20 March 2006

How civil do we have to be?

Someone puts Holi colours on a boy. Someone else molests a girl. Stray incidents, but with severe consequences. Soon after, a fight breaks out between groups of people – presumably those representing the boy and the girl. Perfectly-civil residents pick up arms and become militant. The Police step in with lathis and tear gas – create more trouble with unruly behaviour. People protest against Police. Police retaliate. Shots are fired. People die. Curfew is declared in an otherwise peaceful town.

Perhaps it’s not as simple as that. But, that was Navi Mumbai last week.

What went wrong? How did a civil society turn violent? Are the citizens of Navi Mumbai so frustrated that stray incidents of misdemeanours can bring out the worst in them? And, what about the peacekeepers of our societies – the Police? Are they also so frustrated that they need to display unruly behaviour and use arms on demonstrating citizens? Citizens, like you and me, with the right to their franchise!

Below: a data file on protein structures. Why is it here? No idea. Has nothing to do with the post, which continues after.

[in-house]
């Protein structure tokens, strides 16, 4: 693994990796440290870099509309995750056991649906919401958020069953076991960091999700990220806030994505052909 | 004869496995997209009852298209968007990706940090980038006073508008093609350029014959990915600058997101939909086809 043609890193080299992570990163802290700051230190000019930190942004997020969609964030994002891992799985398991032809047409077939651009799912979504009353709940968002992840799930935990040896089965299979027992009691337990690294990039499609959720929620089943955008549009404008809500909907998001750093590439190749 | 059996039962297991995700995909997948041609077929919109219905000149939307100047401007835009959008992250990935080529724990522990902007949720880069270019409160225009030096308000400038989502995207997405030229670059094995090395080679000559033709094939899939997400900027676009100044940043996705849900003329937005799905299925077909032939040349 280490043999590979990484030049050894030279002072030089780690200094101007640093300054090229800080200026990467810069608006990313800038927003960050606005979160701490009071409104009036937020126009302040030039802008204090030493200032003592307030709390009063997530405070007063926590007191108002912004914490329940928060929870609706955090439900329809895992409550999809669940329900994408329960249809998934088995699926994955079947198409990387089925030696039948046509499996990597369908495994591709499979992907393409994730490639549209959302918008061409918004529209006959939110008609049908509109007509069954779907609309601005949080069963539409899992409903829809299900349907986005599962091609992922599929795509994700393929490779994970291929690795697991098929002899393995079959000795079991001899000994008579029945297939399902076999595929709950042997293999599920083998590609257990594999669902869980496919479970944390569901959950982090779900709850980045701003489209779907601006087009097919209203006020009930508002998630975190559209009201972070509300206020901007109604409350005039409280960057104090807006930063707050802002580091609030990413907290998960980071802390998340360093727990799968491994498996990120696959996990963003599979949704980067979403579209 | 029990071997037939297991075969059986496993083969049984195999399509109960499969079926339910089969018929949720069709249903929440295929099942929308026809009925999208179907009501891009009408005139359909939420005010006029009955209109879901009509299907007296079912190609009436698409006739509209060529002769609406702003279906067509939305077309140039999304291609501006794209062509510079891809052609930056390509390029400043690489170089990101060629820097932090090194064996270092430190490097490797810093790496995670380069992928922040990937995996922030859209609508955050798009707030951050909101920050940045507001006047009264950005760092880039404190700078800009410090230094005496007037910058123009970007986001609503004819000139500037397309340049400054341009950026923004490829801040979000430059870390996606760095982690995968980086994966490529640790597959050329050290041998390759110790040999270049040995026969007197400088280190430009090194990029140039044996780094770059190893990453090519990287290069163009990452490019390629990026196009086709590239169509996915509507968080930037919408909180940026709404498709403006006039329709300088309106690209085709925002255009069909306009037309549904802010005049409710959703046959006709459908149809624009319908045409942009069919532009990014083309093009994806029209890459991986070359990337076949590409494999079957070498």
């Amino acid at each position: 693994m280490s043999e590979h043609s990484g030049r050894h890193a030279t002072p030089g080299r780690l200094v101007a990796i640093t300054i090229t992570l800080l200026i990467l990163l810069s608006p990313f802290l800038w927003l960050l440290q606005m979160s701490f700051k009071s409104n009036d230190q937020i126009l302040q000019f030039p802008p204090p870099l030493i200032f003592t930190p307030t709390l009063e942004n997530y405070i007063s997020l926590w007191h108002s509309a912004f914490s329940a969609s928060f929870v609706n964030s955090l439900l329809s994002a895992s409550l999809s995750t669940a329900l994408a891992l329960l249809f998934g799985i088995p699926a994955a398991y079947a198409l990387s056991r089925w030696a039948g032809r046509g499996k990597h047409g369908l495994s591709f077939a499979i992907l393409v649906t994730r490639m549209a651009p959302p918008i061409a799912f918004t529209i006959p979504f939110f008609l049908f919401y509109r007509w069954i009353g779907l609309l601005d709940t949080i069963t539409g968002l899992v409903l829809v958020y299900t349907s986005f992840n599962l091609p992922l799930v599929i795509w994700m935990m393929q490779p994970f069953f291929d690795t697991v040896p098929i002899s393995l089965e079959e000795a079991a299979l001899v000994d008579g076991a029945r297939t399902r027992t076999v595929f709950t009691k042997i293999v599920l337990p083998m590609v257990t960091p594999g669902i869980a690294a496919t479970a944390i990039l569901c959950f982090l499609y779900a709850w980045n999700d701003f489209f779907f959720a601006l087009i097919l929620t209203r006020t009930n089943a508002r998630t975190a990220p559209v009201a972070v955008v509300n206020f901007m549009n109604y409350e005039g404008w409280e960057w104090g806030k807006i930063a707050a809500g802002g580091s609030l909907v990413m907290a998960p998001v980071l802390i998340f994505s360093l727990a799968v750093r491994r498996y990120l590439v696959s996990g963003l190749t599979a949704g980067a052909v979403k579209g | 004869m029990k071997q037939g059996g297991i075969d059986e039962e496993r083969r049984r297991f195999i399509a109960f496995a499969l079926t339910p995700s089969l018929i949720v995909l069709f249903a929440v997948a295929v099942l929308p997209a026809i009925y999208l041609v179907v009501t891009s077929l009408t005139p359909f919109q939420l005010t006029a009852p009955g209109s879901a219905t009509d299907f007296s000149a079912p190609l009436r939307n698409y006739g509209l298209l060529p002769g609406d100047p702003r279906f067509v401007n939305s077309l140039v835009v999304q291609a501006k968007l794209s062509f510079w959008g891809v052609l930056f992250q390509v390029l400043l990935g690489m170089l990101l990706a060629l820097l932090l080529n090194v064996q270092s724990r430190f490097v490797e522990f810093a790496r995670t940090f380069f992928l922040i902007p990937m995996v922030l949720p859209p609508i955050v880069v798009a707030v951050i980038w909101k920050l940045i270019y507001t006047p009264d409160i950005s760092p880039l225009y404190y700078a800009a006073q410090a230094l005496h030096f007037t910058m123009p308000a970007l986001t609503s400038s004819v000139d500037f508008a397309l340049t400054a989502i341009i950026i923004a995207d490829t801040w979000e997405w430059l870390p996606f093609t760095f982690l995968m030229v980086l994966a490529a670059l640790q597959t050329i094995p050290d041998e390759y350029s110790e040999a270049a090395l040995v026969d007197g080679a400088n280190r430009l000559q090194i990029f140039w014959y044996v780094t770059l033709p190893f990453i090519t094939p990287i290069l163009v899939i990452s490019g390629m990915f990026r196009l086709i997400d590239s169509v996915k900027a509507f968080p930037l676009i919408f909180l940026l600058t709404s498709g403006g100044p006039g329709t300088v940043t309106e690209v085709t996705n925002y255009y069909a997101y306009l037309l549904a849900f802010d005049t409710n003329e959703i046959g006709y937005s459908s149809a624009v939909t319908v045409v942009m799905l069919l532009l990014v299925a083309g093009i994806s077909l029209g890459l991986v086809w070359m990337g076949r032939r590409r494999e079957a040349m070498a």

Mind you, we are talking about the world’s largest democracy here. A democracy built on precepts of non-violence; a democracy sworn to fight terrorism.

If democracy is about people with power, does it mean that, in India, we have too many people with power? Should we, then, redefine democracy to give it another meaning more suited to India’s social, cultural and political topography? And, what about civil society as a means to building a democracy… as a source of power for democratic change? Do we need to re-constitute this?

How civil do we have to be to exercise our social, cultural and political rights without resorting to violence?

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